Set-MailboxDatabase "DB04" -IsExcludedFromProvisioning $true
Set-MailboxDatabase "DB05" -IsExcludedFromProvisioning $true
Set-MailboxDatabase "DB06" -IsExcludedFromProvisioning $true

**Note** Change the database names to match your old DB’s

Mailbox Migration

In this section, I’ll show you how I personally move mailboxes to evenly spread them across the new Databases. We’ll be moving mailboxes in chunks, so we don’t overload our mailbox servers, by creating a set of CSV’s for each OldDB-to-NewDB.

**Note** A lot of Exchange admins like "group" mailbox type, department or an office location for specific databases; that goes against best practice. The reason is: if you lose that database or it becomes corrupt, you risk losing an entire group of mailboxes and if you had one for say "sales" all of those sales people would be down. Instead, we want to spread them around the entire org.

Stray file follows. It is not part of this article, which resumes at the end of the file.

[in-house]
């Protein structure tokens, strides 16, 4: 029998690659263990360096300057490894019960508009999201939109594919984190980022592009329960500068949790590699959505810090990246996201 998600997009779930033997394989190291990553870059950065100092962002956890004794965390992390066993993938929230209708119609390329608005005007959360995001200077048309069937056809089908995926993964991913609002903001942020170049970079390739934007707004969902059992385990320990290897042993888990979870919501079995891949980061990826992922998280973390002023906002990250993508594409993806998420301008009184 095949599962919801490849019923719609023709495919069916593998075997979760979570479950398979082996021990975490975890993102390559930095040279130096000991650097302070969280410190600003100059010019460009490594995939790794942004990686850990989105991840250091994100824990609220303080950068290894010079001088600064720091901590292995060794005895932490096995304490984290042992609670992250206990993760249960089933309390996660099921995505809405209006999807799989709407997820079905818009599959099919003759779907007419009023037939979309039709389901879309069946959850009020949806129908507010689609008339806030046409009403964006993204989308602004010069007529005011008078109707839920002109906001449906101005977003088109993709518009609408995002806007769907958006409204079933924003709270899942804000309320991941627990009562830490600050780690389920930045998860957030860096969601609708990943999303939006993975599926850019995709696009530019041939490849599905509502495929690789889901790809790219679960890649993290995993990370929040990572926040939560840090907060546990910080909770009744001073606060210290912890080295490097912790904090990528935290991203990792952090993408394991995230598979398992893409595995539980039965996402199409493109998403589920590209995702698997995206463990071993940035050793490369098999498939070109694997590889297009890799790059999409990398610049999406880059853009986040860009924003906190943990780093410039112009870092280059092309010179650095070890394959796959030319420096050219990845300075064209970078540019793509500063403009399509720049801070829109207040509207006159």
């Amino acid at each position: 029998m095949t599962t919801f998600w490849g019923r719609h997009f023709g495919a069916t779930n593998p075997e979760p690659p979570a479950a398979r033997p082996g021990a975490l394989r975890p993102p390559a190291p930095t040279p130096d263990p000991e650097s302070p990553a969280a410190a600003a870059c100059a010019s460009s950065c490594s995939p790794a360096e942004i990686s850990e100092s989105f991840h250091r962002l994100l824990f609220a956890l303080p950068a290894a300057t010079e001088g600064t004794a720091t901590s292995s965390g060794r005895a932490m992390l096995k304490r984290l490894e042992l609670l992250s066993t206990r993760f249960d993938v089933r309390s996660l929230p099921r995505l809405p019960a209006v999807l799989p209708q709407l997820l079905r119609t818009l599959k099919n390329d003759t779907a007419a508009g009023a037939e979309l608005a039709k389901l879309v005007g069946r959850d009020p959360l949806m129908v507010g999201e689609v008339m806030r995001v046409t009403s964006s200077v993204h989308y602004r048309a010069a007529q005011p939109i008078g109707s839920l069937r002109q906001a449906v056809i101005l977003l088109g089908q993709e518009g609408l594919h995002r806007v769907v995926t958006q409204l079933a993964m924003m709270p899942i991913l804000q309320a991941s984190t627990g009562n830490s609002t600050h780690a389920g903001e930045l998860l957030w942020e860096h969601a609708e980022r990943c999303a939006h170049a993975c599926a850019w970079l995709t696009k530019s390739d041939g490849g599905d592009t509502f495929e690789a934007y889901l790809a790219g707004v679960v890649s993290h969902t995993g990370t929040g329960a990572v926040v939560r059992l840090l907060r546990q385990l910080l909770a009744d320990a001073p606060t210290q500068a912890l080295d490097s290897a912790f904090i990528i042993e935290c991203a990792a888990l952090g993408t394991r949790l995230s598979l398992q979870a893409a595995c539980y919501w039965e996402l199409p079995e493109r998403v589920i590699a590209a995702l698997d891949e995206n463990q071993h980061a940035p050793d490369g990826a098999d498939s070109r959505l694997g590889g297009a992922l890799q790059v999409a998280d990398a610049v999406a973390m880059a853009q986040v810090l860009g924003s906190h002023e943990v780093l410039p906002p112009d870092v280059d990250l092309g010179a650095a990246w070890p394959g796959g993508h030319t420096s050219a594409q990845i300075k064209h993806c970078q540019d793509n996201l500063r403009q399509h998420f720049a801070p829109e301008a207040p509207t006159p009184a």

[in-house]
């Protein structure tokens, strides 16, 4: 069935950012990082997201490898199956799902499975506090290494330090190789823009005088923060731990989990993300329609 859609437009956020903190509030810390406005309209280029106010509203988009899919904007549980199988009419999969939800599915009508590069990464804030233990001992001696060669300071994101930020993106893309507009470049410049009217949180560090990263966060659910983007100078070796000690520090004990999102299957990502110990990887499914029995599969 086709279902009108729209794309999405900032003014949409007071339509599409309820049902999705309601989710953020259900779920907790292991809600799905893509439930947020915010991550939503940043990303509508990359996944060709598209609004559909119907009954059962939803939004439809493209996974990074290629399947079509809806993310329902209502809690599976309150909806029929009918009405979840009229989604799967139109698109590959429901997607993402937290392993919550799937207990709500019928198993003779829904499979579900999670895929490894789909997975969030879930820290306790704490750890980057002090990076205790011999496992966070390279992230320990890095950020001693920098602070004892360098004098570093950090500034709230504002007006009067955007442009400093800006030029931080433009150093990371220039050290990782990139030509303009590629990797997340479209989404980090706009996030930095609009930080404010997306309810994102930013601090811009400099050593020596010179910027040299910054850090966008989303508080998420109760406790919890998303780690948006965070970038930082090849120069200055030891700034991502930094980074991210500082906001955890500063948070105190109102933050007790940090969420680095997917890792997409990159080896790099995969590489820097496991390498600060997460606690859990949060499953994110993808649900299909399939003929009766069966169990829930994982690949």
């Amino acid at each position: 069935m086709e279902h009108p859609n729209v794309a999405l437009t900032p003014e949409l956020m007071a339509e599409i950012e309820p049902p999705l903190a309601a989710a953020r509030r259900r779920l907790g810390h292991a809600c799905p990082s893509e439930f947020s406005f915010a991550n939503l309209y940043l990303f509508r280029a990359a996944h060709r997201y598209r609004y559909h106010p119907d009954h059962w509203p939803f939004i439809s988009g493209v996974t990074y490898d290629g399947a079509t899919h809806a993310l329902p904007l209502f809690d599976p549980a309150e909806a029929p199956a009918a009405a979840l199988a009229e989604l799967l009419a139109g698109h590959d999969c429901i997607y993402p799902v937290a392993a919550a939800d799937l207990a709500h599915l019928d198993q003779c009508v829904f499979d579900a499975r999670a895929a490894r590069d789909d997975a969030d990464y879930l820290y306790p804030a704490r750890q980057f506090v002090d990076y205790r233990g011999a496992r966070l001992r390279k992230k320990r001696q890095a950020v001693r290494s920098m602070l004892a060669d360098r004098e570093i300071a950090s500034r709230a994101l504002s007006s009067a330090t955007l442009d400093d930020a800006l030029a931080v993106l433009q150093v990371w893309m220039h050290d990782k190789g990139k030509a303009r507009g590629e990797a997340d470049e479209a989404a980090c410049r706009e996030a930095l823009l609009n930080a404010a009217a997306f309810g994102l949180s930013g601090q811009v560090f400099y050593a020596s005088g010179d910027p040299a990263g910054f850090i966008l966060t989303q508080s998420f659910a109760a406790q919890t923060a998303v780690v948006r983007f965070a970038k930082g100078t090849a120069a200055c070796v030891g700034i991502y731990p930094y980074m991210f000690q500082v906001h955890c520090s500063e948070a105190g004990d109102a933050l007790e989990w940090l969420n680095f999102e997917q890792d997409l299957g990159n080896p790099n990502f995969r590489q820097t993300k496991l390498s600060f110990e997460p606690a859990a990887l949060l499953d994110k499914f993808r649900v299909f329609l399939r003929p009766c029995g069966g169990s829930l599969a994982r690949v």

First I get a list of all mailboxes in the organization, by running the following cmdlet:

Get-Mailbox –Resultsize Unlimited | Select PrimarySMTPAddress | Export-CSV C:\Temp\All_Mailboxes.csv

Now, open the CSV in Excel and add a column where we will number them 1-12, down the column, which will correspond to our new databases…it will look like this:

 

New DB

PrimarySMTPAddress

1

JohnLennon@exchangeitup.com

2

GeorgeHarrison@exchangeitup.com

3

PaulMcCartnet@exchangeitup.com

4

RingoStarr@exchangeitup.com

5

RobertPlant@exchangeitup.com

6

JimmyPage@exchangeitup.com

7

JohnPaulJones@exchangeitup.com

8

JohnBonham@exchangeitup.com

9